The lawsuit was filed against Trinity Industries Inc., a Texas-based company that manufactures the ET-Plus Guardrail.
Omar Artis, a 21 year-old man from Illinois, returned from college when his 25 year-old sister died of a rare disease. Just hours after attending her funeral, he was driving two of his relatives home when he apparently fell asleep and veered into an ET-Plus Guardrail.
The guardrail “penetrated the vehicle through the center grill and entered the passenger compartment,” where it hit Omar. He died later that day in the hospital. His passengers suffered only minor injuries.
The lawsuit was filed on November 29, 2016 in the U.S. District Court for the Central District of Illinois (Springfield Division) — In RE: Linda Sue Young, et al. vs. Trinity Industries, et al. — Case No. 1:16-cv-01464.
Dozens of similar lawsuits have now been filed over injuries and deaths in these extremely gruesome and tragic car accidents.
Next time you’re on the highway, look at the end of the guardrail.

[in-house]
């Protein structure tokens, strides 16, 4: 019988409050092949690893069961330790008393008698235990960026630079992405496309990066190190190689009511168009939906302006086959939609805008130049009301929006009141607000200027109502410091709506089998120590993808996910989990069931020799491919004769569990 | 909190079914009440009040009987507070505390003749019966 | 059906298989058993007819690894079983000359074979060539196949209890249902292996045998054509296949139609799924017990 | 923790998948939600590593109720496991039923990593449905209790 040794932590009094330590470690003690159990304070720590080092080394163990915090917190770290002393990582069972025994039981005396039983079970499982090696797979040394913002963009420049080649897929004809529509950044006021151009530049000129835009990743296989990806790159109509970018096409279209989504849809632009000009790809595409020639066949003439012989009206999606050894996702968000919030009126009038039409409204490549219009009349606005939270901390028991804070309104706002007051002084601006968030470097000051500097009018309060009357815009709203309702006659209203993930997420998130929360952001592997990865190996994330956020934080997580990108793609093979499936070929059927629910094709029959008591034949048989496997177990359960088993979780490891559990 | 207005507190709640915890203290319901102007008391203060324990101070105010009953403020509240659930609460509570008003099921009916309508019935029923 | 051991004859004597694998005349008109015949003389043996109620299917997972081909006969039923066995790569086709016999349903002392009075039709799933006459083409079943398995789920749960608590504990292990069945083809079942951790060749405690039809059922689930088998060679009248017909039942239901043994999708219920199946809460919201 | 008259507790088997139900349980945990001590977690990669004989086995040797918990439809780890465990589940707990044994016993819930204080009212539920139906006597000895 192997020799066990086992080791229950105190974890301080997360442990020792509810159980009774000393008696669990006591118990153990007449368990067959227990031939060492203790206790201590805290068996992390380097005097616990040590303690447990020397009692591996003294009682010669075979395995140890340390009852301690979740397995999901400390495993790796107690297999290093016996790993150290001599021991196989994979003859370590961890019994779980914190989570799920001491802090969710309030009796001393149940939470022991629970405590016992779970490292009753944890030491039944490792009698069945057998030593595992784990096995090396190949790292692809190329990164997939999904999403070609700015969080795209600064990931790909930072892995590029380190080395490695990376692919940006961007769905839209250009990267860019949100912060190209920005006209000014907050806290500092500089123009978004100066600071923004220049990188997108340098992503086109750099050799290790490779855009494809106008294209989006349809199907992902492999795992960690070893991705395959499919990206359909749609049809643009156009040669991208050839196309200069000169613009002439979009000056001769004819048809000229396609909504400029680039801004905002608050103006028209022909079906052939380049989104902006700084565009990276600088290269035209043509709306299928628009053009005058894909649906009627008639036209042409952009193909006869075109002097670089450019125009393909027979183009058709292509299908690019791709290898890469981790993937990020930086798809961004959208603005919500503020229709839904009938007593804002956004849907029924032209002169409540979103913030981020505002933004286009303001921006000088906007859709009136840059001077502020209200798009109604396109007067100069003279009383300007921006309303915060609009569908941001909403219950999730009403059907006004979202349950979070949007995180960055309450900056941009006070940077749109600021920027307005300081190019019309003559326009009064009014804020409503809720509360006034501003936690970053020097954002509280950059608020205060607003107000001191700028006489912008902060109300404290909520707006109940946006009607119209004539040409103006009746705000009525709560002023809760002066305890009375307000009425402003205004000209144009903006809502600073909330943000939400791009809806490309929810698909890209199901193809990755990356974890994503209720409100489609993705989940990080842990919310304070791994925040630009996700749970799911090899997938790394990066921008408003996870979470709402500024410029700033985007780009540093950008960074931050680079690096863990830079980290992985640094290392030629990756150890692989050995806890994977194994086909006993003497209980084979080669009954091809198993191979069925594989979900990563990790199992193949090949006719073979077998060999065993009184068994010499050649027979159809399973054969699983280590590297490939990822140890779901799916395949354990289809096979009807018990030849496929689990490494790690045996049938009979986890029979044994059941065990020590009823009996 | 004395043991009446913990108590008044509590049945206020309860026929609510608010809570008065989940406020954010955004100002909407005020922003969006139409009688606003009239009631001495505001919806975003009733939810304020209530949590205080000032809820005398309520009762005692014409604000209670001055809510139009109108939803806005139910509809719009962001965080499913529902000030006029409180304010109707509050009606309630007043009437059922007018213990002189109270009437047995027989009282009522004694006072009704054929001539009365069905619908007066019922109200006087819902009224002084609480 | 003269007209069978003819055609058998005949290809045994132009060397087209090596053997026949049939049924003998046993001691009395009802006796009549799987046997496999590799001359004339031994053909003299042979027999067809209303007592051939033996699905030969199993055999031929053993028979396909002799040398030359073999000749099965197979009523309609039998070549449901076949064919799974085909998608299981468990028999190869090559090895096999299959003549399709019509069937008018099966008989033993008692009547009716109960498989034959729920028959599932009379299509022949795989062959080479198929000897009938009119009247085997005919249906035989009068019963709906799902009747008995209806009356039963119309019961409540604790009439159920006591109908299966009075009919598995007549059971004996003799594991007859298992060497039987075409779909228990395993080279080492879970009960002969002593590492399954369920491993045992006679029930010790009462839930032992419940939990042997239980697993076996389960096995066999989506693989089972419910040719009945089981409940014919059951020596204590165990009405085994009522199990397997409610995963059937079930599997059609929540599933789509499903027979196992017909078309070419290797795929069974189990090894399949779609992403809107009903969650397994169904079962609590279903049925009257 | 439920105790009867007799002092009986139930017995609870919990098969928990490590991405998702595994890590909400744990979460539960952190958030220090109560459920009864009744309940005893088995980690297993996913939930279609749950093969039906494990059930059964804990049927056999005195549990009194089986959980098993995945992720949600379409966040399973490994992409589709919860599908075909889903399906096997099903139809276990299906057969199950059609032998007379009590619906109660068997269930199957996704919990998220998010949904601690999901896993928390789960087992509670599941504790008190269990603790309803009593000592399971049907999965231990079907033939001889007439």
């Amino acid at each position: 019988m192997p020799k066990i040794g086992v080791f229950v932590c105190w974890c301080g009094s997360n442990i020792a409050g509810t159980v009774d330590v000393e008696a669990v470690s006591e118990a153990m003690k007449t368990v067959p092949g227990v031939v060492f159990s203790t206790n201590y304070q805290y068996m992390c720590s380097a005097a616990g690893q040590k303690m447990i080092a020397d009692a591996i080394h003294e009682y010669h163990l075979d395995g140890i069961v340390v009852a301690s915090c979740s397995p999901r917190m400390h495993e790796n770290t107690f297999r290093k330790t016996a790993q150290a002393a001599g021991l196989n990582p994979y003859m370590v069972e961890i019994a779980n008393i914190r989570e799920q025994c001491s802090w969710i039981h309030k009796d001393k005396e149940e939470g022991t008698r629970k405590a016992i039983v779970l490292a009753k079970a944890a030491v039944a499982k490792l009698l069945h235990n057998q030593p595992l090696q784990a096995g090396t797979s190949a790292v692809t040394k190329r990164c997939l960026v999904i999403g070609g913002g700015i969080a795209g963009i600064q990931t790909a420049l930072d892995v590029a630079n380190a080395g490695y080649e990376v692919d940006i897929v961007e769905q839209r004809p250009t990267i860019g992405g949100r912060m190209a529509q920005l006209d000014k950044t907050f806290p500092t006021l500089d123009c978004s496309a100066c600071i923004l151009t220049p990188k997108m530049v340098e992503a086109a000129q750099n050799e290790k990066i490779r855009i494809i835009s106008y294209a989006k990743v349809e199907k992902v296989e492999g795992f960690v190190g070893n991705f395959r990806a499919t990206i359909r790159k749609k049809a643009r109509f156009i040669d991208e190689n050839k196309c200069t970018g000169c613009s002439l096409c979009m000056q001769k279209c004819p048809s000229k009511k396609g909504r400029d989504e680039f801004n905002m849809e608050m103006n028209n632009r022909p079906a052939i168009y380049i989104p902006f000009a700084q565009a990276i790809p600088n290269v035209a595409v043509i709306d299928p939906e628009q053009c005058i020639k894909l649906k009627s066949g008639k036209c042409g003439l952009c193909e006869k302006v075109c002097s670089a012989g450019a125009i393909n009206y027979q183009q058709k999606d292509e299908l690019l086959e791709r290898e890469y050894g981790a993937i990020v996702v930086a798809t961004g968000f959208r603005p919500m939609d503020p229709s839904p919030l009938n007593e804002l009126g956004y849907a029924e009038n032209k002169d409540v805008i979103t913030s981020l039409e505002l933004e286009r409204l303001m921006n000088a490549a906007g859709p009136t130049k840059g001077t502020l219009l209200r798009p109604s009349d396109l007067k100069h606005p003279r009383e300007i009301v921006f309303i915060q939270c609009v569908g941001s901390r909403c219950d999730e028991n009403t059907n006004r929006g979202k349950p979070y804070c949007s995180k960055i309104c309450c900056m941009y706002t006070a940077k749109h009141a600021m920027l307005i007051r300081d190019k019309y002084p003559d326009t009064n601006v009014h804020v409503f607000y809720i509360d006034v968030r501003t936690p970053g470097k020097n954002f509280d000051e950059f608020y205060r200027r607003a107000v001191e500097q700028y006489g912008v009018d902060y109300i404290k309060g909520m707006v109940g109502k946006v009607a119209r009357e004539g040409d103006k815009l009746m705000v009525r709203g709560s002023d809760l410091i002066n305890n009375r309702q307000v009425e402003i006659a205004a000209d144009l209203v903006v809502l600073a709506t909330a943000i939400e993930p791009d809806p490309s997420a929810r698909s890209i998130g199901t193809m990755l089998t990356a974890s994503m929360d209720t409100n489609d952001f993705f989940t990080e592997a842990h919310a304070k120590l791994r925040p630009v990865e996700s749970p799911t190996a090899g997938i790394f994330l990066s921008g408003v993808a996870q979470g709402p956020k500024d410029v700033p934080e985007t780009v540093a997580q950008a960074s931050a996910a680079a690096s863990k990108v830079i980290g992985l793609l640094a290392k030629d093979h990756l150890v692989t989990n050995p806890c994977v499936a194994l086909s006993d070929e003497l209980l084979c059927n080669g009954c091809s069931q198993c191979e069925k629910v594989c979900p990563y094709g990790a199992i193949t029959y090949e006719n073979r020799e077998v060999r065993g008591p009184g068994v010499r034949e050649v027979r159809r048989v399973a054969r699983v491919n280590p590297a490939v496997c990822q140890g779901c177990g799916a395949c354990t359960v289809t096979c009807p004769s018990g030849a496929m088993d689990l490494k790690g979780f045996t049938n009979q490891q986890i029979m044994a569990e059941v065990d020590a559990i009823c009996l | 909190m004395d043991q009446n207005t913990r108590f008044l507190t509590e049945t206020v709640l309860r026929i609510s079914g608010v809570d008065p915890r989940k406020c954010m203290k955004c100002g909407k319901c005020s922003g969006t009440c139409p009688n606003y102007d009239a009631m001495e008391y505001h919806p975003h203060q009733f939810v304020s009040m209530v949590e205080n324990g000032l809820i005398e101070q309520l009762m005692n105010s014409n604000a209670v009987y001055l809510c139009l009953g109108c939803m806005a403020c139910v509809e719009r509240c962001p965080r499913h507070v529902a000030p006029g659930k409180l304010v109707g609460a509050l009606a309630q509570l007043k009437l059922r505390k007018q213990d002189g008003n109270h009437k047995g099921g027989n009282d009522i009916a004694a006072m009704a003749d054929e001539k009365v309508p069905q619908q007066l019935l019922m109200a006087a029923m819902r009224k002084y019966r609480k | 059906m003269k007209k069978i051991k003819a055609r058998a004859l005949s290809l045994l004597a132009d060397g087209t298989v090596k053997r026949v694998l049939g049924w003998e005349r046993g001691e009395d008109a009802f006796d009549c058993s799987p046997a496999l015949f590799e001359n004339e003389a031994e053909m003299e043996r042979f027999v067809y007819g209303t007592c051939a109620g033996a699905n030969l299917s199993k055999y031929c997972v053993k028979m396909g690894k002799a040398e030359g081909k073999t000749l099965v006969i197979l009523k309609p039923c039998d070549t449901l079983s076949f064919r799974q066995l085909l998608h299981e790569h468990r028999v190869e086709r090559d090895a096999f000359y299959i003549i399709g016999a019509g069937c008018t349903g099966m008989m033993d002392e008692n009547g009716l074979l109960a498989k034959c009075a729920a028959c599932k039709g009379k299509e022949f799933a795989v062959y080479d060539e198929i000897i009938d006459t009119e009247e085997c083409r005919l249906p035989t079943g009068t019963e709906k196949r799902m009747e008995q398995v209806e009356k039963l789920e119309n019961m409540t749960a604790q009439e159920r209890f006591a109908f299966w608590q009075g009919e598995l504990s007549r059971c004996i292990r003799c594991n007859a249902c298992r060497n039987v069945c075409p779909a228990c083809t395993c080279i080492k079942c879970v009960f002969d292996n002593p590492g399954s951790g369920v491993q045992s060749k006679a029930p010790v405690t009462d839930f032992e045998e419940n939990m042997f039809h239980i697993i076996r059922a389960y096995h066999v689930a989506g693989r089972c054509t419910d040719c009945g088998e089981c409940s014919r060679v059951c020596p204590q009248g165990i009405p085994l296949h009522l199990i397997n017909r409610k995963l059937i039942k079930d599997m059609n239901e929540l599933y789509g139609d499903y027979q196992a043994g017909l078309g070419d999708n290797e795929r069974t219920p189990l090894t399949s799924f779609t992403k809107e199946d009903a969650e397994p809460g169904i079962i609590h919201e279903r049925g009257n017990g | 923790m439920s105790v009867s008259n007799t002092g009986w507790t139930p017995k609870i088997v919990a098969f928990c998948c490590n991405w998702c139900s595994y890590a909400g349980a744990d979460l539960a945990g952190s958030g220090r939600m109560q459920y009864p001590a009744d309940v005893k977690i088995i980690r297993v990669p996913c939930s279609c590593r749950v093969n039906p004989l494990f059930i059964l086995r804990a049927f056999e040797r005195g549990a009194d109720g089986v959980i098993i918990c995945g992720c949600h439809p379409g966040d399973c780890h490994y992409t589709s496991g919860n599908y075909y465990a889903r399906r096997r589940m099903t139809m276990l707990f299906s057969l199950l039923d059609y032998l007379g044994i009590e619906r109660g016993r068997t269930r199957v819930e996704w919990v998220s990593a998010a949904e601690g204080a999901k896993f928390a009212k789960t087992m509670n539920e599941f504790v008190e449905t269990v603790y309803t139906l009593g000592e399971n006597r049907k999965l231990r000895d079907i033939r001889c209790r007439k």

You will probably see a “safety feature” called an ET-Plus. If you drove your car into an ET-Plus, it would push the end of the guardrail into a U-shaped chute and out away from your car — or it’s supposed to.
Let’s look closer at that U-shaped chute. Size matters, obviously. The guardrail will jam up if the chute is too small. It also needs a wide “exit gap.” Inches make a big difference in high-speed car accidents.
Here’s the problem: When guardrails get stuck in an ET-Plus, they can break off and turn into razor-sharp metal spears that impale people in car accidents.
Lawyers say the manufacturer of the ET-Plus reduced the size of the U-shaped chute to save $2 per guardrail sometime around 2005, without conducting necessary crash-tests or telling the government.
The width of the chute was reduced from 5-inches to 4-inches. The width of the “exit gap” was also reduced from 2-inches to 1-inch. Those changes, critics say, made the guardrail more likely to jam up.
After a jury in Texas ordered Trinity to pay $663 million for defrauding the U.S. government by failing to disclose design changes to the ET-Plus, regulators ordered new crash-test and Trinity went on a lobbying blitz.
One car “passed” even though it was badly damaged by a guardrail that buckled. Four out of the eight tests involved guardrails with an “exit gap” of 1.25 inches, which is 25% wider than the guardrails suspected of malfunctioning. They were also conducted by a former business partner of Trinity in Texas.